As far as I can tell, the New York Times’ Manohla Dargis thought that “Sex and the City 2” wasn’t very good (agreed), that the first movie wasn’t much better (agreed), and that the series also had its share of flaws in later seasons (also agreed).
And yet, somehow, she appears to come to the conclusion that critics who trashed the movie were unfair to it.
In a sense, what she’s done is the flip side of a point I tried to articulate in my review, which is that fans would essentially forgive the movie for its shortcomings because they were so predisposed to like it. “Sex and the City 2,” meet “Transformers 2,” in other words.
It seems to me, though, that Dargis can’t have it both ways. She can’t say the movie is a stinker and then insist that factors beyond its control — including the financial crisis, which has put a different spin on designer-obsessed consumption; and cultural concerns about insensitivity toward Muslims — are responsible for why people badmouthed it.
Nor does her argument, such as it is, recognize the many women who went to see “SATC2” with the highest of hopes and came away disappointed. Then again, a 2 1/2-hour romantic comedy without a real plot — I mean, the big issue is she wants to go out to dinner, and he wants to order in? — can easily do that to you.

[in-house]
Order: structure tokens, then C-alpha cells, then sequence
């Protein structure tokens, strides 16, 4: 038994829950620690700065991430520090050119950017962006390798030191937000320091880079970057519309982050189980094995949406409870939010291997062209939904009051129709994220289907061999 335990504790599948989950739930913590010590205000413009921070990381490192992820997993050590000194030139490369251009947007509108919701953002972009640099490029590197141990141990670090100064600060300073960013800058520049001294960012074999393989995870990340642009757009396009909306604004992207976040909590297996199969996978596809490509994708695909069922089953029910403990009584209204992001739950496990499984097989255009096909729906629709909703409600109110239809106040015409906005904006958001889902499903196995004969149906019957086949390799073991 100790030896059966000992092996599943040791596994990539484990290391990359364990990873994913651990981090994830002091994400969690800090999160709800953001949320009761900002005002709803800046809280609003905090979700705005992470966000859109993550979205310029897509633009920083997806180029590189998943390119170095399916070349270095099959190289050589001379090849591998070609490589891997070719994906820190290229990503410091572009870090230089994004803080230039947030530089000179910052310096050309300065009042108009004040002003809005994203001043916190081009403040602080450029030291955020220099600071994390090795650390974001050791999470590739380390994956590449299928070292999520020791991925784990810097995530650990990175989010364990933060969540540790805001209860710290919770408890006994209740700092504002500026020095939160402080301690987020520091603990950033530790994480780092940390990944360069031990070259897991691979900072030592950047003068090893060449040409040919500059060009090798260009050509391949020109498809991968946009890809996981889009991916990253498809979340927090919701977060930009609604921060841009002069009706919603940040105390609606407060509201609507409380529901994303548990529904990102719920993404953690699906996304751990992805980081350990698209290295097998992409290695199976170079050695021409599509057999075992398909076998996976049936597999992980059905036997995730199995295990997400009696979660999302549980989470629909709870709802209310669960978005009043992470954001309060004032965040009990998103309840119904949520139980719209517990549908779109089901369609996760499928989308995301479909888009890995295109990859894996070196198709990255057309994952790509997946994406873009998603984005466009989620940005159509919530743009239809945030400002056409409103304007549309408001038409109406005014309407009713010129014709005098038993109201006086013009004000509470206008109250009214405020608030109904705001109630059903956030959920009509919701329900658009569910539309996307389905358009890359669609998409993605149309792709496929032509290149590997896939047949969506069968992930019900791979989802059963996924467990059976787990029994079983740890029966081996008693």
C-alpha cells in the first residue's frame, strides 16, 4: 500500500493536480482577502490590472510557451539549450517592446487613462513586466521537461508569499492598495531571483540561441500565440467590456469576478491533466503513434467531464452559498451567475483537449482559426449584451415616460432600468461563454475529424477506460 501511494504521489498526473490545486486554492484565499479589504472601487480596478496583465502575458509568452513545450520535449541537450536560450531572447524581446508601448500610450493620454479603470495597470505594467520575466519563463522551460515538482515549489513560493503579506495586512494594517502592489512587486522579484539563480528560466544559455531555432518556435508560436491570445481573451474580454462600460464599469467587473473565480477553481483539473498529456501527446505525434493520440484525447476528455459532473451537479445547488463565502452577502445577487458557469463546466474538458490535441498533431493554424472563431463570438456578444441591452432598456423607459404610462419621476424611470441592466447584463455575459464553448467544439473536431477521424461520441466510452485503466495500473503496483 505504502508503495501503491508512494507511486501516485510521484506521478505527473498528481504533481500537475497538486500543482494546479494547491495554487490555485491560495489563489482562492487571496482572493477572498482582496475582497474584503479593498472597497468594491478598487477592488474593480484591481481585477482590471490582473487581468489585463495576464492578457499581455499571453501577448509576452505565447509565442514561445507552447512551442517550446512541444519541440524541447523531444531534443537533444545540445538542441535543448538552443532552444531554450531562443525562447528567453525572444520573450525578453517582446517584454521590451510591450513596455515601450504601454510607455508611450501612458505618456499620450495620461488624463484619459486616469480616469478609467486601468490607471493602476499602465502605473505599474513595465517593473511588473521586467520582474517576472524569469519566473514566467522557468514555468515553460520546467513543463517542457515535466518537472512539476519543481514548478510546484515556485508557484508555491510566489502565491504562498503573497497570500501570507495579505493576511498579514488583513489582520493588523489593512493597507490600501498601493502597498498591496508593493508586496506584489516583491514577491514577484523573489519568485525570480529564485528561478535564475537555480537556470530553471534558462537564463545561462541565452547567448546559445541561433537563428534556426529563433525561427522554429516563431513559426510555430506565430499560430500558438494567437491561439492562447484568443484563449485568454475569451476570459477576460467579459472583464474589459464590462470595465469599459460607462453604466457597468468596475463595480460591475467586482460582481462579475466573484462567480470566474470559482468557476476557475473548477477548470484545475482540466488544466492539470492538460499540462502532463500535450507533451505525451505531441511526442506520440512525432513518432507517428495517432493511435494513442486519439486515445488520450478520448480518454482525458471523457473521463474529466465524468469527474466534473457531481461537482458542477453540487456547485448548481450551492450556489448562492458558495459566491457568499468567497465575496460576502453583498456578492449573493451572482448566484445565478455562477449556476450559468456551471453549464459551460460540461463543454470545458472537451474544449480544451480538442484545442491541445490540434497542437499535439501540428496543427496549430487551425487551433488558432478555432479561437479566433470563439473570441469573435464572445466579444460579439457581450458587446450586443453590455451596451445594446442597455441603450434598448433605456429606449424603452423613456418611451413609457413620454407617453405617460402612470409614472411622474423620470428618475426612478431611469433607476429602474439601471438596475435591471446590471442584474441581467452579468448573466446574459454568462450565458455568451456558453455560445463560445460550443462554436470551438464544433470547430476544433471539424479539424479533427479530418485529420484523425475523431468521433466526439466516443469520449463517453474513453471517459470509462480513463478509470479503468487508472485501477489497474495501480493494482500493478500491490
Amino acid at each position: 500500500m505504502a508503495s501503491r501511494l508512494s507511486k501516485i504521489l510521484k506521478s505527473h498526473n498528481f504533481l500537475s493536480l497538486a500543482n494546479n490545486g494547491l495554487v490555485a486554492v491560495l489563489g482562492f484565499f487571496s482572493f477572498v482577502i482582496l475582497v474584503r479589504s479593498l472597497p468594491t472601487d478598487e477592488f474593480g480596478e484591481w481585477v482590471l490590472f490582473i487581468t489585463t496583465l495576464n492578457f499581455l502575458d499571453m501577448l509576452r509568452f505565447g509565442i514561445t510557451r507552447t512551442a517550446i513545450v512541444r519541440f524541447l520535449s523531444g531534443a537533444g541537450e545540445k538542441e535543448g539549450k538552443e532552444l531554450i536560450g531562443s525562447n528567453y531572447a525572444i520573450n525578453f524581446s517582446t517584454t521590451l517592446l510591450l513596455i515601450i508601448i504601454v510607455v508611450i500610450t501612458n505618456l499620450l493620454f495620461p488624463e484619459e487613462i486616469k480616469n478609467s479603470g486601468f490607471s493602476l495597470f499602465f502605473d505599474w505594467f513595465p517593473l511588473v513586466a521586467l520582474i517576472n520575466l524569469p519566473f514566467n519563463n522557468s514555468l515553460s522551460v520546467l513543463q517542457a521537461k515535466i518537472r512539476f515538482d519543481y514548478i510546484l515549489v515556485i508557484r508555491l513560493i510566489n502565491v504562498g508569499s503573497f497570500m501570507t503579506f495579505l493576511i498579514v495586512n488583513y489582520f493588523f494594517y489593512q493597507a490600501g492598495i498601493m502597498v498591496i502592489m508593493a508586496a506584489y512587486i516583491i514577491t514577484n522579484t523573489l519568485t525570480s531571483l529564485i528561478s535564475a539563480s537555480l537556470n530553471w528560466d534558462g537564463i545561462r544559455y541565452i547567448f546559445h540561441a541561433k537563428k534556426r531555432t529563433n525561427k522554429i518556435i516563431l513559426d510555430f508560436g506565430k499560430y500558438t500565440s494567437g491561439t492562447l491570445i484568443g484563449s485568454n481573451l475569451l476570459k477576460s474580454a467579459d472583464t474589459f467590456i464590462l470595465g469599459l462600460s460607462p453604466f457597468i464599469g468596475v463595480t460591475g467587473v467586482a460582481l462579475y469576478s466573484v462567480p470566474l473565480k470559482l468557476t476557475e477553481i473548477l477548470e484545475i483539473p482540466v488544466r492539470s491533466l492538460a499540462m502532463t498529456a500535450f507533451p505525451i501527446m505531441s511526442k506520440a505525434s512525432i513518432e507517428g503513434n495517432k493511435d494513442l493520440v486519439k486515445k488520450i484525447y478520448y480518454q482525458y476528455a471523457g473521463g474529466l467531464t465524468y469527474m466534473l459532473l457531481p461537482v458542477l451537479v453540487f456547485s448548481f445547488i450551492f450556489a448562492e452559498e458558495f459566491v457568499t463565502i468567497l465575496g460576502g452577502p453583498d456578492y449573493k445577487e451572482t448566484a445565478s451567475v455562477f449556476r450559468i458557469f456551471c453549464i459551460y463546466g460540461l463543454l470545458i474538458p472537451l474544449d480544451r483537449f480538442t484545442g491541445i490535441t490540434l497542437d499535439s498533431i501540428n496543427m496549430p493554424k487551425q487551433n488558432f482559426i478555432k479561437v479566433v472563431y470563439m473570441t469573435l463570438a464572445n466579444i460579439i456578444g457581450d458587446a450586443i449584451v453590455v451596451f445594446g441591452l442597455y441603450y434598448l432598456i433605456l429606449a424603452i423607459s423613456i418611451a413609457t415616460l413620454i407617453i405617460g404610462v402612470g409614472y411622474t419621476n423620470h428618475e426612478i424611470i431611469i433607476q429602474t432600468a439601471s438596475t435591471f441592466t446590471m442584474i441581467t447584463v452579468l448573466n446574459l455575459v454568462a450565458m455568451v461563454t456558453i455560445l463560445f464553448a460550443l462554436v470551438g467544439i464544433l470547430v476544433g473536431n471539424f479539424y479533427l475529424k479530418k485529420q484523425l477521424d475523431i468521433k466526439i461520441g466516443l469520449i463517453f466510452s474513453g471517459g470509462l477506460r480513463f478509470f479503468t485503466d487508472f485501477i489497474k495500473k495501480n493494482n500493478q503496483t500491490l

Given such basic objections to the movie, Dargis closes her piece with what sounds like empty feminist indignation: “Too bad the women weren’t guys and went to Las Vegas, where they could
have indulged in the kind of critically sanctioned masculine political
incorrectness that made ‘The Hangover’ such a darling.”
But “The Hangover” was funny, and thus satisfying. It’s subjective, of course, but for most critics, “Sex and the City 2” isn’t. In that respect, at least, the film is a rather unfortunate example of equality: A movie aimed at women can be just as stupid and awful — and still be moderately successful — as most of the movies aimed at men.